Most thrips in greenhouse are females. Adult females may live for approximately 30 to 45 days and lay from 2-10 eggs per day which are inserted into plant tissue. The first two larval stages remain protected in the tender young growth. After the 2nd instar larvae stops feeding, it migrates to the base of the plants and enters the growing medium to pupate. Adults emerge in two to five days, depending upon temperature. Thrips development occurs between 50˚F and 90˚F. They can survive cooler temperatures than 50˚F; however, there is no development at that temperature.
The bacterium Agrobacterium tumefaciens is a soil borne pathogen that causes crown gall on many types of plants. In greenhouse crops, Crown Gall has been diagnosed in recent years on mums, argyranthemum and osteospermum and this year it has been found in some of Selecta's lobelia production. Selecta found symptomatic plants in four varieties of Magadi Lobelia: Blue, Compact Dark Blue, White and Basket White. Selecta sent information out to their customers and is discontinuing shipments of Lobelia for this spring.
Treatments for fungus gnats are best directed against the larval stage. Many growers use beneficial nematodes Steinernema feltiae sold under the trade names of Nemashield, Nemasys, Entonem or Scanmask applied as a drench. Fungus gnat larvae are killed in one or two days by the symbiotic bacterium that dissolves their internal contents.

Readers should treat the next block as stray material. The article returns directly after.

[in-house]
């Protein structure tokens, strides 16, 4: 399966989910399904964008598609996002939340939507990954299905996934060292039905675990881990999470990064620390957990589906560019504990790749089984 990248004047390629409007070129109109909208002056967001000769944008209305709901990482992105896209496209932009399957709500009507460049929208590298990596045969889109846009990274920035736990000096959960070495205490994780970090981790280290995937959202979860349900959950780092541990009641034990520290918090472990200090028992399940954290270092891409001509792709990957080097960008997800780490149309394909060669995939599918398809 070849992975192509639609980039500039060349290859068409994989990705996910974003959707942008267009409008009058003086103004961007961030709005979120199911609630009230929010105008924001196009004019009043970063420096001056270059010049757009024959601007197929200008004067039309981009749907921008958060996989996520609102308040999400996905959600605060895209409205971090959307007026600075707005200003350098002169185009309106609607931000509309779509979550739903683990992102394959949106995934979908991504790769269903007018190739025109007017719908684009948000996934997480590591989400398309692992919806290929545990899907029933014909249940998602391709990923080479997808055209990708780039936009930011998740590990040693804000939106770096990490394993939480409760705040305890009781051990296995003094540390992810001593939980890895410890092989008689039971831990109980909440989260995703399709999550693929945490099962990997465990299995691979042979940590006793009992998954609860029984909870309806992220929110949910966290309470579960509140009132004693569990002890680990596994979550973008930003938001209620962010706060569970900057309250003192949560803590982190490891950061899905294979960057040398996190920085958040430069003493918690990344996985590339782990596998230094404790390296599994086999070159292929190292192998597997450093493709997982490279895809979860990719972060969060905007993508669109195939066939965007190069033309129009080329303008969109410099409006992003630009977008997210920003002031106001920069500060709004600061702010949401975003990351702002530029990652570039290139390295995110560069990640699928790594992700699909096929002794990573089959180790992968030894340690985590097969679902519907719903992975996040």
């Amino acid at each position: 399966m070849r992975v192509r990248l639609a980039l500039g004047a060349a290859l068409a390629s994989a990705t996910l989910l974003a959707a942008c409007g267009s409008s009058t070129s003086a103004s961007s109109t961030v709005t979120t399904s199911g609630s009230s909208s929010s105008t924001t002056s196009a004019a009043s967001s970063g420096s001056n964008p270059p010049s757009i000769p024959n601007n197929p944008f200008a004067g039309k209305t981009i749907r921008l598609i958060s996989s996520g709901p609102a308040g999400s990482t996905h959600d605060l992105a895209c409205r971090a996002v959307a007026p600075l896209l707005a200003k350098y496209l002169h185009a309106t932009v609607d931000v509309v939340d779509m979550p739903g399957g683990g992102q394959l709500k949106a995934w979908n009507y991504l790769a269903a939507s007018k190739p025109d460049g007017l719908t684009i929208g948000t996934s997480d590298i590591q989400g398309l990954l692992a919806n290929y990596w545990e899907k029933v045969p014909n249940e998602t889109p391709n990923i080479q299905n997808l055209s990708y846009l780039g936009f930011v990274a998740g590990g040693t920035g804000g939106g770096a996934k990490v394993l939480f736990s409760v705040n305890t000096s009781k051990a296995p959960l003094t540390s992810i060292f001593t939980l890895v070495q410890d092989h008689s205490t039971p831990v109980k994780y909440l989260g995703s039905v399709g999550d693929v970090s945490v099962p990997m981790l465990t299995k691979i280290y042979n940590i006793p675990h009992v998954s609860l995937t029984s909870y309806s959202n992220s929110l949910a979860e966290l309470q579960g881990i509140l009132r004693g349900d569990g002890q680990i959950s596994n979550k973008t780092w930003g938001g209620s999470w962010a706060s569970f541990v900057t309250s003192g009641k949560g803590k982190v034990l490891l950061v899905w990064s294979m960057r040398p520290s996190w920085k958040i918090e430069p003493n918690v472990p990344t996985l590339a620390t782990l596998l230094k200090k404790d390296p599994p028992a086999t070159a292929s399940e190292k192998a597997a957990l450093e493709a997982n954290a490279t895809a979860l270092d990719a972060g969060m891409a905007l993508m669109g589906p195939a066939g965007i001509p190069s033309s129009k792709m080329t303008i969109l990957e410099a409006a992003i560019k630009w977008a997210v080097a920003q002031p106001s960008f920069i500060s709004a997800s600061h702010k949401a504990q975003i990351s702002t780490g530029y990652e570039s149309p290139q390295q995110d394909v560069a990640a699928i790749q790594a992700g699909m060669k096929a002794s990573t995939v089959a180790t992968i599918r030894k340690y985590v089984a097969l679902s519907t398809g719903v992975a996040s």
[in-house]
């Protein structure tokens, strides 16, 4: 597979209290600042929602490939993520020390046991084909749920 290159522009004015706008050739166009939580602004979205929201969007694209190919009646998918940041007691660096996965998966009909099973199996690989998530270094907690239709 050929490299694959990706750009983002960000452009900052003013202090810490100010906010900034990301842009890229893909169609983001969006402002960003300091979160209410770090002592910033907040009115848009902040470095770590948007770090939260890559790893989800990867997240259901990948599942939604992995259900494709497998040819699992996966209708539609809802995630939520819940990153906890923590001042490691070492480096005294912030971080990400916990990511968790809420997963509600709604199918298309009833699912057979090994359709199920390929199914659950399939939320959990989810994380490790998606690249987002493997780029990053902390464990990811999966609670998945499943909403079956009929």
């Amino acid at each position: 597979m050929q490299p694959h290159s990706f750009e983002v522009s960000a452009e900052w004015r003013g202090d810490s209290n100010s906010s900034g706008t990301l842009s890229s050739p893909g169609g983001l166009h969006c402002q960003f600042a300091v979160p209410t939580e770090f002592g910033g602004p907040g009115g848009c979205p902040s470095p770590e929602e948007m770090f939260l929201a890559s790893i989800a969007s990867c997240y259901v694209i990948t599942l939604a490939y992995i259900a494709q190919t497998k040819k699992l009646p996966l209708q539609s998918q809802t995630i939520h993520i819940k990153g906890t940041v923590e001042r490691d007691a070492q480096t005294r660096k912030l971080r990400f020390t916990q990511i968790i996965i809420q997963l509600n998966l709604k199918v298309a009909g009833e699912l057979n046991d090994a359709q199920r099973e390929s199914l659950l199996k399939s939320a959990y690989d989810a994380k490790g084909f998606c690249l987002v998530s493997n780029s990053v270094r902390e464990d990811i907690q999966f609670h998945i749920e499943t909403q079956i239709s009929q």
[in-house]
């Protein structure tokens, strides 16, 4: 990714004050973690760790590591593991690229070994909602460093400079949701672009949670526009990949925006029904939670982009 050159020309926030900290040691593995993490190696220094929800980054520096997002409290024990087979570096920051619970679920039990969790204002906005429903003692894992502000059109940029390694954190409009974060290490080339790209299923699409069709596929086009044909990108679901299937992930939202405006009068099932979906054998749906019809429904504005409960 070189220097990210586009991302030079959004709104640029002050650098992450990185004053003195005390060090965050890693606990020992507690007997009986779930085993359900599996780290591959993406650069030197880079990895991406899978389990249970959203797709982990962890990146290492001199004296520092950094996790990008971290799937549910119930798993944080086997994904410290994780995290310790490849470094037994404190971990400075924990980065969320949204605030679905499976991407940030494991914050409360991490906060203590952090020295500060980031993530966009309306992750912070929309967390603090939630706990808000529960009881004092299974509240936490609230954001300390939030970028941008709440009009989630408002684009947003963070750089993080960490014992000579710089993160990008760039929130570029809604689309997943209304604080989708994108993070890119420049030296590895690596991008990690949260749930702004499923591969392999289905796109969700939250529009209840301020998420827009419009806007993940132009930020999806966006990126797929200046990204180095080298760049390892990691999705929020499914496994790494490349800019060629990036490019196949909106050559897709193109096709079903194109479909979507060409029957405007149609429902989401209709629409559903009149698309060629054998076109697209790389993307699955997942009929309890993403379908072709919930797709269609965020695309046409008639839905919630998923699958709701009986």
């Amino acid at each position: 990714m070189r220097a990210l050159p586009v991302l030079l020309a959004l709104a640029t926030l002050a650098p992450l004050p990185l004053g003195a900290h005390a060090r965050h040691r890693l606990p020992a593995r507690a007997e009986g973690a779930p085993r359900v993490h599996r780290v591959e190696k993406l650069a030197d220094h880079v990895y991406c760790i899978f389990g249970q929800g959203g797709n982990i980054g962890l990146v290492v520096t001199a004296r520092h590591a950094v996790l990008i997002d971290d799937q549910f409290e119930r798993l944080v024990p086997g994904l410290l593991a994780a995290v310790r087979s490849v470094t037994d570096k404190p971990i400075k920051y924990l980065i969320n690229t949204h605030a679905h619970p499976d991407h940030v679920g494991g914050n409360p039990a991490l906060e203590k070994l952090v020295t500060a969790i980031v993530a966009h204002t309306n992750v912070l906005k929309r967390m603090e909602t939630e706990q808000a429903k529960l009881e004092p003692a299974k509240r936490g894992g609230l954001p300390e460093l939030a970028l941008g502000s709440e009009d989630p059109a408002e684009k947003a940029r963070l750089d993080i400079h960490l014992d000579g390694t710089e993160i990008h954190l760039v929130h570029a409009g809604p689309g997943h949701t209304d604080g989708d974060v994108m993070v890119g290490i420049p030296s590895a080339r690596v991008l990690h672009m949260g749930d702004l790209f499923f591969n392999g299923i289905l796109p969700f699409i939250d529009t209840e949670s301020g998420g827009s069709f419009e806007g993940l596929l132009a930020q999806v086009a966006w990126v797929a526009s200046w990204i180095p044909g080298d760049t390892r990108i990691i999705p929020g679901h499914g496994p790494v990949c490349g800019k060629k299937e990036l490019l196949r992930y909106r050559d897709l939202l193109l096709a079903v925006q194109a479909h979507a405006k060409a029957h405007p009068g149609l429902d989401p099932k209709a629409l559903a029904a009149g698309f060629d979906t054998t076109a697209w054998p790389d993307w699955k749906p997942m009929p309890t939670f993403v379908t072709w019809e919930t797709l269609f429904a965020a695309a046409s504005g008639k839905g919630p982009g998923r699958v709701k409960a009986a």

It has been an interesting winter. Given the warm temperatures this year, growers are advised to open up overwintering greenhouses on warm days to ventilate. Either roll up sides, open doors, use fans, depending on the type of overwintering greenhouse. Ventilating will lower the relative humidity. Greenhouses that are closed up will result in moisture buildup and encourage plant diseases to develop. Also, take time to inspect plants in overwintering houses, particularly for disease and injury caused by rodents.
Small greenhouses (< 4,000 sq.) can be scouted as one unit. Larger greenhouses should be divided into 2,000 to 3,000 sq. ft. sections for ease of scouting. Scout propagation areas at least every 3 to 4 days. Use your prior experience to determine how many plants and which plants to inspect (those that are most susceptible to pests or diseases in your greenhouse). The more plants or locations inspected, the more likely it is that a problem will be detected in a timely manner, when treatments are the easiest.